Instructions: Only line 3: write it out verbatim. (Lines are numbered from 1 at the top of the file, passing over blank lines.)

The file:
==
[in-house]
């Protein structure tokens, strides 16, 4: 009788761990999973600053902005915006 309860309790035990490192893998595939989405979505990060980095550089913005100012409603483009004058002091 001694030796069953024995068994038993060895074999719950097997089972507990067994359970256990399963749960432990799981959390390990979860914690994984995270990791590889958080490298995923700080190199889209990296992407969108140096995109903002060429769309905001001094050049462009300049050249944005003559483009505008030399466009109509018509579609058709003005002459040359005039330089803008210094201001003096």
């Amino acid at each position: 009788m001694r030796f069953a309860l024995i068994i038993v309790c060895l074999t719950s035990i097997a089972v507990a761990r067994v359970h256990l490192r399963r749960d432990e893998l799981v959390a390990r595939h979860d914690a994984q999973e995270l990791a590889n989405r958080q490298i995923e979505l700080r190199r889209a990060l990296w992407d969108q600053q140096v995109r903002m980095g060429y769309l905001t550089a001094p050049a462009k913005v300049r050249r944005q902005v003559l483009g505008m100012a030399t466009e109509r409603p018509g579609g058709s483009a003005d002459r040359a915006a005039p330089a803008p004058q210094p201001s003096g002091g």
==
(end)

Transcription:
């Amino acid at each position: 009788m001694r030796f069953a309860l024995i068994i038993v309790c060895l074999t719950s035990i097997a089972v507990a761990r067994v359970h256990l490192r399963r749960d432990e893998l799981v959390a390990r595939h979860d914690a994984q999973e995270l990791a590889n989405r958080q490298i995923e979505l700080r190199r889209a990060l990296w992407d969108q600053q140096v995109r903002m980095g060429y769309l905001t550089a001094p050049a462009k913005v300049r050249r944005q902005v003559l483009g505008m100012a030399t466009e109509r409603p018509g579609g058709s483009a003005d002459r040359a915006a005039p330089a803008p004058q210094p201001s003096g002091g």